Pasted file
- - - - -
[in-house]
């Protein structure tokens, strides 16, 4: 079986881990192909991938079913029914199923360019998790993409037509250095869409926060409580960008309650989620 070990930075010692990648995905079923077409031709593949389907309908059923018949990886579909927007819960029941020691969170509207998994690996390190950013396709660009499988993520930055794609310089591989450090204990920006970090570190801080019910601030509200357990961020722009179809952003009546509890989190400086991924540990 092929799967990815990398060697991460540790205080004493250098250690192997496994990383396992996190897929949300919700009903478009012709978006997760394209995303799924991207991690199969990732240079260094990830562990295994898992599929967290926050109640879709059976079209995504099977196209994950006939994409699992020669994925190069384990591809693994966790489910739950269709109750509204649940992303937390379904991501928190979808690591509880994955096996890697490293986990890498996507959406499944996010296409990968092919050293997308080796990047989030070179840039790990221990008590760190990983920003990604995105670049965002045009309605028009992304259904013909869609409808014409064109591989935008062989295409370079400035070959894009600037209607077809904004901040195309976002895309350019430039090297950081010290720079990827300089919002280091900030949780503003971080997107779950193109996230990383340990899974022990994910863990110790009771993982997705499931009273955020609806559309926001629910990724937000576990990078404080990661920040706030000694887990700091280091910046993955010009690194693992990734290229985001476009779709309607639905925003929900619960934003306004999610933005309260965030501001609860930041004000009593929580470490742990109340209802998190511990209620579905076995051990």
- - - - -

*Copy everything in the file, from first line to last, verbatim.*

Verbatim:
[in-house]
């Protein structure tokens, strides 16, 4: 079986881990192909991938079913029914199923360019998790993409037509250095869409926060409580960008309650989620 070990930075010692990648995905079923077409031709593949389907309908059923018949990886579909927007819960029941020691969170509207998994690996390190950013396709660009499988993520930055794609310089591989450090204990920006970090570190801080019910601030509200357990961020722009179809952003009546509890989190400086991924540990 092929799967990815990398060697991460540790205080004493250098250690192997496994990383396992996190897929949300919700009903478009012709978006997760394209995303799924991207991690199969990732240079260094990830562990295994898992599929967290926050109640879709059976079209995504099977196209994950006939994409699992020669994925190069384990591809693994966790489910739950269709109750509204649940992303937390379904991501928190979808690591509880994955096996890697490293986990890498996507959406499944996010296409990968092919050293997308080796990047989030070179840039790990221990008590760190990983920003990604995105670049965002045009309605028009992304259904013909869609409808014409064109591989935008062989295409370079400035070959894009600037209607077809904004901040195309976002895309350019430039090297950081010290720079990827300089919002280091900030949780503003971080997107779950193109996230990383340990899974022990994910863990110790009771993982997705499931009273955020609806559309926001629910990724937000576990990078404080990661920040706030000694887990700091280091910046993955010009690194693992990734290229985001476009779709309607639905925003929900619960934003306004999610933005309260965030501001609860930041004000009593929580470490742990109340209802998190511990209620579905076995051990």